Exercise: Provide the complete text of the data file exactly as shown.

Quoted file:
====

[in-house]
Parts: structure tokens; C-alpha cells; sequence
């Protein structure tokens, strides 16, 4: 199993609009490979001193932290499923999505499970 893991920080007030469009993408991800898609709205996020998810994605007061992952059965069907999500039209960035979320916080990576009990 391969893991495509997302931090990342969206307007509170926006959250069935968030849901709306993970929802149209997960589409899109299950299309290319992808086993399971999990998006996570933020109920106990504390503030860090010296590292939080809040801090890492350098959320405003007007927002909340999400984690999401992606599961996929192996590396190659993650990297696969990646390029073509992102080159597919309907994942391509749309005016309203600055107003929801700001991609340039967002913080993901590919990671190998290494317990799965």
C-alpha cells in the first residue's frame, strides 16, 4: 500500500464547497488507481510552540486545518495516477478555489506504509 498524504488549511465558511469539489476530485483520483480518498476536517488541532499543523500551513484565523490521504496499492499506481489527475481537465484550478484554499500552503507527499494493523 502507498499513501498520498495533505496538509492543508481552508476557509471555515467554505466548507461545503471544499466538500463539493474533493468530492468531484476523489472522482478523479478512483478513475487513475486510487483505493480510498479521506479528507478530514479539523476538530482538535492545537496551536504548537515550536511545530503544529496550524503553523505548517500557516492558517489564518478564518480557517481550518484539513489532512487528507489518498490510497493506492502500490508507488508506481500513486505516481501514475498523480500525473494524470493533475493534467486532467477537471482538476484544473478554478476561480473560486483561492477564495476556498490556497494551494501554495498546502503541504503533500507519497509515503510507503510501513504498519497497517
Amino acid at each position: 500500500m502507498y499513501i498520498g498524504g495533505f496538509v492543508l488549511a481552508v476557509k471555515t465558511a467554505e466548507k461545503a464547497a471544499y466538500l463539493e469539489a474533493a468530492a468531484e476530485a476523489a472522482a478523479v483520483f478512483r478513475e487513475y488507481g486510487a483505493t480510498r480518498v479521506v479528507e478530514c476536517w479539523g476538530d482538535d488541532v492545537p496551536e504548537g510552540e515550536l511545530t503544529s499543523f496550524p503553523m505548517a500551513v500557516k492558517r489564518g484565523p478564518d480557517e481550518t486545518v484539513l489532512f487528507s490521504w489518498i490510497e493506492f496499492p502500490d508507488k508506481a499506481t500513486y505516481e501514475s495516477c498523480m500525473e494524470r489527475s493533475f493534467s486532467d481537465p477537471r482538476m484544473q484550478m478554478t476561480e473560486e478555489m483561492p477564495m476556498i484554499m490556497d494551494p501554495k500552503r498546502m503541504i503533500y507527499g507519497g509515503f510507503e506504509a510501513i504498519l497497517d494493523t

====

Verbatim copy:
[in-house]
Parts: structure tokens; C-alpha cells; sequence
């Protein structure tokens, strides 16, 4: 199993609009490979001193932290499923999505499970 893991920080007030469009993408991800898609709205996020998810994605007061992952059965069907999500039209960035979320916080990576009990 391969893991495509997302931090990342969206307007509170926006959250069935968030849901709306993970929802149209997960589409899109299950299309290319992808086993399971999990998006996570933020109920106990504390503030860090010296590292939080809040801090890492350098959320405003007007927002909340999400984690999401992606599961996929192996590396190659993650990297696969990646390029073509992102080159597919309907994942391509749309005016309203600055107003929801700001991609340039967002913080993901590919990671190998290494317990799965």
C-alpha cells in the first residue's frame, strides 16, 4: 500500500464547497488507481510552540486545518495516477478555489506504509 498524504488549511465558511469539489476530485483520483480518498476536517488541532499543523500551513484565523490521504496499492499506481489527475481537465484550478484554499500552503507527499494493523 502507498499513501498520498495533505496538509492543508481552508476557509471555515467554505466548507461545503471544499466538500463539493474533493468530492468531484476523489472522482478523479478512483478513475487513475486510487483505493480510498479521506479528507478530514479539523476538530482538535492545537496551536504548537515550536511545530503544529496550524503553523505548517500557516492558517489564518478564518480557517481550518484539513489532512487528507489518498490510497493506492502500490508507488508506481500513486505516481501514475498523480500525473494524470493533475493534467486532467477537471482538476484544473478554478476561480473560486483561492477564495476556498490556497494551494501554495498546502503541504503533500507519497509515503510507503510501513504498519497497517
Amino acid at each position: 500500500m502507498y499513501i498520498g498524504g495533505f496538509v492543508l488549511a481552508v476557509k471555515t465558511a467554505e466548507k461545503a464547497a471544499y466538500l463539493e469539489a474533493a468530492a468531484e476530485a476523489a472522482a478523479v483520483f478512483r478513475e487513475y488507481g486510487a483505493t480510498r480518498v479521506v479528507e478530514c476536517w479539523g476538530d482538535d488541532v492545537p496551536e504548537g510552540e515550536l511545530t503544529s499543523f496550524p503553523m505548517a500551513v500557516k492558517r489564518g484565523p478564518d480557517e481550518t486545518v484539513l489532512f487528507s490521504w489518498i490510497e493506492f496499492p502500490d508507488k508506481a499506481t500513486y505516481e501514475s495516477c498523480m500525473e494524470r489527475s493533475f493534467s486532467d481537465p477537471r482538476m484544473q484550478m478554478t476561480e473560486e478555489m483561492p477564495m476556498i484554499m490556497d494551494p501554495k500552503r498546502m503541504i503533500y507527499g507519497g509515503f510507503e506504509a510501513i504498519l497497517d494493523t